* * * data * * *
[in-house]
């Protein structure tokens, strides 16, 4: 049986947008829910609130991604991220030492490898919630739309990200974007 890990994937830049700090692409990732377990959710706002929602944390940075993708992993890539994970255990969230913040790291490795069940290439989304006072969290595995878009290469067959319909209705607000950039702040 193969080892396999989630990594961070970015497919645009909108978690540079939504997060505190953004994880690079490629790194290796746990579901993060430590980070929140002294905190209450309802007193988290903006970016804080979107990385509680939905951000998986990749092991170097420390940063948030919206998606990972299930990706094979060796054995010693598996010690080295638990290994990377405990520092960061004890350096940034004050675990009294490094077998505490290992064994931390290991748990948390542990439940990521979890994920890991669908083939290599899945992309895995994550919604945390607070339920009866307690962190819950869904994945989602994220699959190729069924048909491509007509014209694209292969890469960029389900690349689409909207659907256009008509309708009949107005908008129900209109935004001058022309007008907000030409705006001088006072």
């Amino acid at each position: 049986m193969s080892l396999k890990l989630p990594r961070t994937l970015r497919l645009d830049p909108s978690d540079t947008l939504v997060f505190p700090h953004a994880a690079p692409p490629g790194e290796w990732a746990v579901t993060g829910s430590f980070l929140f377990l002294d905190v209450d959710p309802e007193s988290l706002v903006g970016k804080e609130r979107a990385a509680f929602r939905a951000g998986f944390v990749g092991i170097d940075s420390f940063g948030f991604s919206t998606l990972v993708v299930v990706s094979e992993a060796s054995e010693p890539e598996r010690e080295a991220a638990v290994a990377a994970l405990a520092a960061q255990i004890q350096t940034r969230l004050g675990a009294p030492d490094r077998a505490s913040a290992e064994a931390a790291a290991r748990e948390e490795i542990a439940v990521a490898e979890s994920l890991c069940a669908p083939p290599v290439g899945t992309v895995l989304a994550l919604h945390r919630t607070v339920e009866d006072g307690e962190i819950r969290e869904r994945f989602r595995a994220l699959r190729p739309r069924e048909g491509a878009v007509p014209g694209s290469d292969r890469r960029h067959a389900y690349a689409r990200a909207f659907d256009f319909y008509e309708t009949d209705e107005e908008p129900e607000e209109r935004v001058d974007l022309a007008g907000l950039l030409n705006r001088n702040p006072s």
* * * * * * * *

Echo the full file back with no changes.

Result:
[in-house]
């Protein structure tokens, strides 16, 4: 049986947008829910609130991604991220030492490898919630739309990200974007 890990994937830049700090692409990732377990959710706002929602944390940075993708992993890539994970255990969230913040790291490795069940290439989304006072969290595995878009290469067959319909209705607000950039702040 193969080892396999989630990594961070970015497919645009909108978690540079939504997060505190953004994880690079490629790194290796746990579901993060430590980070929140002294905190209450309802007193988290903006970016804080979107990385509680939905951000998986990749092991170097420390940063948030919206998606990972299930990706094979060796054995010693598996010690080295638990290994990377405990520092960061004890350096940034004050675990009294490094077998505490290992064994931390290991748990948390542990439940990521979890994920890991669908083939290599899945992309895995994550919604945390607070339920009866307690962190819950869904994945989602994220699959190729069924048909491509007509014209694209292969890469960029389900690349689409909207659907256009008509309708009949107005908008129900209109935004001058022309007008907000030409705006001088006072």
């Amino acid at each position: 049986m193969s080892l396999k890990l989630p990594r961070t994937l970015r497919l645009d830049p909108s978690d540079t947008l939504v997060f505190p700090h953004a994880a690079p692409p490629g790194e290796w990732a746990v579901t993060g829910s430590f980070l929140f377990l002294d905190v209450d959710p309802e007193s988290l706002v903006g970016k804080e609130r979107a990385a509680f929602r939905a951000g998986f944390v990749g092991i170097d940075s420390f940063g948030f991604s919206t998606l990972v993708v299930v990706s094979e992993a060796s054995e010693p890539e598996r010690e080295a991220a638990v290994a990377a994970l405990a520092a960061q255990i004890q350096t940034r969230l004050g675990a009294p030492d490094r077998a505490s913040a290992e064994a931390a790291a290991r748990e948390e490795i542990a439940v990521a490898e979890s994920l890991c069940a669908p083939p290599v290439g899945t992309v895995l989304a994550l919604h945390r919630t607070v339920e009866d006072g307690e962190i819950r969290e869904r994945f989602r595995a994220l699959r190729p739309r069924e048909g491509a878009v007509p014209g694209s290469d292969r890469r960029h067959a389900y690349a689409r990200a909207f659907d256009f319909y008509e309708t009949d209705e107005e908008p129900e607000e209109r935004v001058d974007l022309a007008g907000l950039l030409n705006r001088n702040p006072s």